Filed under "bias makes you stupid", Citizenship, Ethics Dunces, Government & Politics, Journalism & Media, Law & Law Enforcement, Rights

KABOOM! Is Your Head Explosion Proof? Find Out Now With The Handy Ethics Alarms Test, Starring CNN’s Don Lemon!

On February 15 at 11 pm, CNN Tonight with Don Lemon held a debate between the Nation’s Joan Walsh–The Nation is the farthest left of the U.S. political magazines, and is fairly described as Socialist—and National Review editor Rich Lowry. TNR is the most venerable of U.S. conservative publications. The subject was gun control, following the horrific high school shooting in Florida. Lemon was supposed to moderate.

I began watching the segment, which was amazingly, perilously  long, until my head exploded, nearly killing Rugby. Yesterday, I finally found a transcript of the exchange, and realized that those of you who think your heads are immune from detonation can test your cranial fortitude by trying to read it.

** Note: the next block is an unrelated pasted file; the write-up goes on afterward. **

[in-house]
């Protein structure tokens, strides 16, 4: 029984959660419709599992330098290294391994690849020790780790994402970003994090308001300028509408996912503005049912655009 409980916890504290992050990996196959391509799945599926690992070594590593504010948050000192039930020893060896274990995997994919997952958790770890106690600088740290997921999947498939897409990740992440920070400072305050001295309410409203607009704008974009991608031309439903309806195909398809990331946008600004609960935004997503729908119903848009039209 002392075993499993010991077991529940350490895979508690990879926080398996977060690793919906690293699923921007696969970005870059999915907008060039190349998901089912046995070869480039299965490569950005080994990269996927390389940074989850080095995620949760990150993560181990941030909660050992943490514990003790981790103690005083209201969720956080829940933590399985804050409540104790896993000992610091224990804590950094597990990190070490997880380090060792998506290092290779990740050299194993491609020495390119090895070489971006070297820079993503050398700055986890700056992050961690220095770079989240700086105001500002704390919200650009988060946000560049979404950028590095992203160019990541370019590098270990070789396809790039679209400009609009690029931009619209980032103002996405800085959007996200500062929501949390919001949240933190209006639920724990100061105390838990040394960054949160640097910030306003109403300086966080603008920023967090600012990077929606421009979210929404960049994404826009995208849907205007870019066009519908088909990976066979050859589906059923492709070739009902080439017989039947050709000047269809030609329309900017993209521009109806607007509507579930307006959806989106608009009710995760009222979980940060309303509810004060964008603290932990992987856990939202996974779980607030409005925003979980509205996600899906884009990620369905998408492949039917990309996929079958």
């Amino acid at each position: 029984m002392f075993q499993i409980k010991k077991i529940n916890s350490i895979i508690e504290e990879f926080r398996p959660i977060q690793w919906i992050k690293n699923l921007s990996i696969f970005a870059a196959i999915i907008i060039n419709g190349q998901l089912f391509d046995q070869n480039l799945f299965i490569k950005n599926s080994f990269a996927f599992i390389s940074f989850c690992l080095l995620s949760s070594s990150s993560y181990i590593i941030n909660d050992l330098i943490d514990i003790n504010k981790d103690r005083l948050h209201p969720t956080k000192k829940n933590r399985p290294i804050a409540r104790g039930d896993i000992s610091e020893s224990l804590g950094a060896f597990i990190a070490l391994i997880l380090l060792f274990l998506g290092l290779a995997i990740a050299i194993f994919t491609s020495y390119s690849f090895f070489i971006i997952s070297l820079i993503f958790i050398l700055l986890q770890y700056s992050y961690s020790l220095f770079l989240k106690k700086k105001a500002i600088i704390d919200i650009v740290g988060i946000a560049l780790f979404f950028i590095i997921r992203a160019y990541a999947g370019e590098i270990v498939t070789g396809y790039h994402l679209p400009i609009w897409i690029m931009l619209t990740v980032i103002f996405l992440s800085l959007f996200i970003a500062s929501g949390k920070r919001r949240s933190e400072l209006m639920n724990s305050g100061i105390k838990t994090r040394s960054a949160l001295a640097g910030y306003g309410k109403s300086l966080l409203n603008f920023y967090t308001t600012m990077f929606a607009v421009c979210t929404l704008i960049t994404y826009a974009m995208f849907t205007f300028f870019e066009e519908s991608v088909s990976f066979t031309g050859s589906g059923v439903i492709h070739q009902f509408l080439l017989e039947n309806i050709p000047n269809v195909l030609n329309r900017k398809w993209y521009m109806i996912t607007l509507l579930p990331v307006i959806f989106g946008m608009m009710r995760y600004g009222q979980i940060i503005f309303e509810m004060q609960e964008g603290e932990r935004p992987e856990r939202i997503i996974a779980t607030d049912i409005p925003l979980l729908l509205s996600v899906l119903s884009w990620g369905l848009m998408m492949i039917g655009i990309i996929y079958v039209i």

I recommend the test. It is challenging, and if your head survives intact, you can safely assume that nothing will send your brain matter to the ceiling, which is feeling of security we all aspire to. First, however, line the room with plastic sheets. Wear something easily washable (or nothing at all.) And for God’s sake, keep pets and loved ones out of the room. No helmets allowed.

I will break in from time to time to comment, and check on how you are doing.

We’ll begin the transcript when the early part of the discussion had turned to the NRA and its large contributions to elected officials…

RICH LOWRY: Well, I think you’re looking at this totally from the wrong perspective. Let’s take Paul Ryan for instance. I’m sure — I’m almost certain he was pro-gun rights even before he thought about running for Congress. So the idea all the Republicans are secret gun controllers and just have been bought off to go out and lie and pretend they’re in favor of gun rights is not true. This is a sincere conviction.

DON LEMON: Where is the evidence? I never said that.